I thought, he walked, on the water

Leland Thompson was the truest Floridian you’ve ever met.

He was my first hero.  And he passed away on Sunday evening.

Uncle Leland was my grandfather’s brother.  He spoke with a rattle in his voice that belied his years of life; slow, deliberate speech, with a southern drawl and that gravel that told me maybe he’d smoked in his past.

He and Aunt Margaret lived on a farm in Dade City.  If you imagine a farmhouse from the 30’s, complete with wood paneling and hardwood floors, a gorgeous front porch – the exterior painted white.  No trim colors of any kind.  Just white.  Set by a pasture, next to the woods, under a hammock of the most stately oaks ever seen, just at the end of a dirt road near the river . . .

In his younger days, he was elected sheriff of Pasco County.  As an officer, he once apprehended a man after the man shot another officer while the three of them were in an elevator.  His farm had hundreds of cattle, and pigs and gardens and all the stuff farms should have.  He was a real life hero, as well as one in the imagination of a little boy.

When I was little, he’d always slip my mom a dollar for both me and my sister, right at the end of our visit.  He’d pretend we were in on it, and wink, and say “Now, Mrs. Joy, these young’uns need some ice cream – so here’s a little money for each of them.”

He would always make time to take us on rides on the Grey Gopher, his old army jeep.  Some of the most thrilling memories from my childhood were of my parents telling us we were going to Dade City on Saturday, and getting there, knowing we’d take the Gopher out for a ride.  We’d see deer and hogs and turkeys and alligators – some of my love of Florida was formed in those tattered vinyl seats.

There were summers when I’d spend whole weeks on that farm

His barns were filled with hay bales we could climb on, or a recent batch of kittens, or maybe some little fluffy chicks he’d give us to bring home, much to my mother’s chagrin.  There might be a horse in the stable, or a docile cow, or his tamed deer Buddy might show up in the pasture.  He once let me pet some buffalo that wandered in.  His front porch was a southern Sunday in the south with old folks in rockers and someone singing gospel and sweet tea and chicken and dumplings . . . in short, it was everything a country boy could want out of life, all in one place . . .

I’m rambling a little bit, but it’s hard to put into words . . . the last time I saw Uncle Leland was 2011 . . . we had brought him some furniture from my apartment.  Cancer and time had savaged my hero.  He met Will, and Olivia.  He teased her about how pretty she was, about boys and school, and he gave Will a watch.  We visited for a couple of hours.  He bragged about his grandkids and kids, and I knew, when I shook his hand and hugged him goodbye, that it was probably, you know, a real goodbye . . .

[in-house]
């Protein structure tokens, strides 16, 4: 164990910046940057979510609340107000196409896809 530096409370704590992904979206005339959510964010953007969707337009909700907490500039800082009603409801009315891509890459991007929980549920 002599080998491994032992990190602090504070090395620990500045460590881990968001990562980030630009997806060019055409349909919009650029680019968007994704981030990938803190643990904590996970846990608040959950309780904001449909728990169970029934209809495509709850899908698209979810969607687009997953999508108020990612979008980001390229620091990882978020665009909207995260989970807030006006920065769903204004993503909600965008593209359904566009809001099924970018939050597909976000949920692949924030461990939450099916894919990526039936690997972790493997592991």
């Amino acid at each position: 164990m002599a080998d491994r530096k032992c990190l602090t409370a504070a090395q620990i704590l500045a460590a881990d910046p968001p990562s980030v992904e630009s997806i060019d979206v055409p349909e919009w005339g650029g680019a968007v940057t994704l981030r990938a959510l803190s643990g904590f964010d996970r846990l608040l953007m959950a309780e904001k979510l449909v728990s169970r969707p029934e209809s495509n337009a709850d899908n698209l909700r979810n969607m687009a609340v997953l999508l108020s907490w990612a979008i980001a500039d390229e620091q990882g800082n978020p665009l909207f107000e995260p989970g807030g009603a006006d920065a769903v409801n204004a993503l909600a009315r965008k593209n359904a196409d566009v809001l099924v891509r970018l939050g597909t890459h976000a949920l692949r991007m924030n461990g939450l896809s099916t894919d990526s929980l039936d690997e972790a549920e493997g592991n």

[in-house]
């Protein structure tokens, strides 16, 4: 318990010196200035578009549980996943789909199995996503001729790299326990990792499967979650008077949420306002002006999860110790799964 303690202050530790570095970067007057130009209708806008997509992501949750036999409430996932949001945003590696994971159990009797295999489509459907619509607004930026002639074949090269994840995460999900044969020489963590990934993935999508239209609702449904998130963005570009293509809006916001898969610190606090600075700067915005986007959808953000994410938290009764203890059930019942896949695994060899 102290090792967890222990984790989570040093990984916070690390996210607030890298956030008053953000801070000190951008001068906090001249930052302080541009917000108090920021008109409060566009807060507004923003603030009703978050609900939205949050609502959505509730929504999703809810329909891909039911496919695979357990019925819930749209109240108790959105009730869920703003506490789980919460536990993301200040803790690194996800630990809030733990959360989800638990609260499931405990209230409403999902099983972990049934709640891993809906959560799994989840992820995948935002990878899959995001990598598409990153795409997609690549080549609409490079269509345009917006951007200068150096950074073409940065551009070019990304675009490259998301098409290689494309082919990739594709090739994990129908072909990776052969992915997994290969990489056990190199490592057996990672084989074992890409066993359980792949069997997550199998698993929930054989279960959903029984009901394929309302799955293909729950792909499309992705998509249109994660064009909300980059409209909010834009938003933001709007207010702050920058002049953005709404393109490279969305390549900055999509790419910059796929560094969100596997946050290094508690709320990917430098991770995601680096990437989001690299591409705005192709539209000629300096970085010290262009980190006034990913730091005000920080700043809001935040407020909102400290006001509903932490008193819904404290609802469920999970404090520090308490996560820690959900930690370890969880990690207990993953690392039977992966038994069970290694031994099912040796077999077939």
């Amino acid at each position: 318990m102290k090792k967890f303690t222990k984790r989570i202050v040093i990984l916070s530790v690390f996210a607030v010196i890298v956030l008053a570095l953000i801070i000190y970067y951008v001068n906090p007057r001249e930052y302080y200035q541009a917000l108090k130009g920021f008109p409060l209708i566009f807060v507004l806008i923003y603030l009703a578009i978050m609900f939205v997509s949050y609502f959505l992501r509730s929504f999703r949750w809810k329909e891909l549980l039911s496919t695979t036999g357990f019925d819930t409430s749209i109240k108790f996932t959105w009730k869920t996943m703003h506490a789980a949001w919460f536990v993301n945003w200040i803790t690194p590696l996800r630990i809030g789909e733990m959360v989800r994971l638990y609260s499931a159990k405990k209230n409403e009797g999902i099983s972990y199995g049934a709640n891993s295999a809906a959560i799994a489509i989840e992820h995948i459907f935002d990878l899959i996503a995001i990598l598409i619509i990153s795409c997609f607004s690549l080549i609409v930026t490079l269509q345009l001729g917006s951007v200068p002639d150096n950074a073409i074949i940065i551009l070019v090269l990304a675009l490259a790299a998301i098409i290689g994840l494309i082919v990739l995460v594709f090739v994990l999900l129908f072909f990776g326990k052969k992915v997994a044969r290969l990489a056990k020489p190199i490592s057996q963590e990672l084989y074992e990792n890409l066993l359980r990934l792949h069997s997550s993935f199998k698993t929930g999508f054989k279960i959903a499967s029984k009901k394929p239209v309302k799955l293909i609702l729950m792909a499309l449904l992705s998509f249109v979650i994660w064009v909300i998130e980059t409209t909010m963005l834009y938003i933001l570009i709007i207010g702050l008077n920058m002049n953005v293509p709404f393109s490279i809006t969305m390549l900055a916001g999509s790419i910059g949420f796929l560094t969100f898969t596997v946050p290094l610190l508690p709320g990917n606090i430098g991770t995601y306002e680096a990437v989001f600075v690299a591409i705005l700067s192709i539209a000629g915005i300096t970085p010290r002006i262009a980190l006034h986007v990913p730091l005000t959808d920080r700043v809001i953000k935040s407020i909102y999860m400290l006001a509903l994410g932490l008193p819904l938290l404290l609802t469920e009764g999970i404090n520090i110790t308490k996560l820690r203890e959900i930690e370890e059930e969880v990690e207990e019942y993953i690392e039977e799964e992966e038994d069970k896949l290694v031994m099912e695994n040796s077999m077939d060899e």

Each of my kids, in turn, gave him a hug, this man who was so large in my mind, a frail and genial old stranger to them.  In that moment, I flashed back to my childhood:

My grandfather, my Poppy, Uncle Leland’s brother, died when I was 12, and Em was 7.  It was sudden – I talked to him on Saturday, and Sunday he was gone.  Poppy was buried in Dade City, in the city cemetery there.  As was always the case, after the funeral, we all headed to Uncle Leland’s after the service.  All of my cousins and uncles and aunts were there, and it was a family reunion of sorts, somber at first, but warming as the day went on.

If Uncle Leland was my hero, Poppy was my buddy – we talked on the phone almost every day, about sports and fishing and who knows what else.  But like most 12 year olds, I didn’t fully grasp the situation.  I was sad, but I didn’t completely understand.

And, as we got ready to leave that June evening, in the late 80’s, I’ll never forget saying goodbye – he put his arm around me, and around my sister – he looked us in the eye, the only time I’ve ever seen him misty, just hours after burying his brother.  He always called my mom “Mrs. Joy,” and his raspy voice scraped the words one more time . . .

“Mrs. Joy – the young’uns are gonna need a grandfather now . . . here . . . Let me get ya’ll some ice cream money . . . ”

I’m out of town for work today, 2500 miles away, so I won’t be there this afternoon, after the funeral in Dade City, when all the Thompson’s will head down that dirt road out to the farmhouse near the river.  Bring a dish, comfort Aunt Margaret . . . it’ll start somber, but warm as the day goes on . . . there’ll be sweet tea and chicken and maybe a gospel song . . .

And I’d give all the ice cream money I’ve got, just to do it one more time, to sit there with him, in that little white house, under those stately oak trees, set by the pasture . . .

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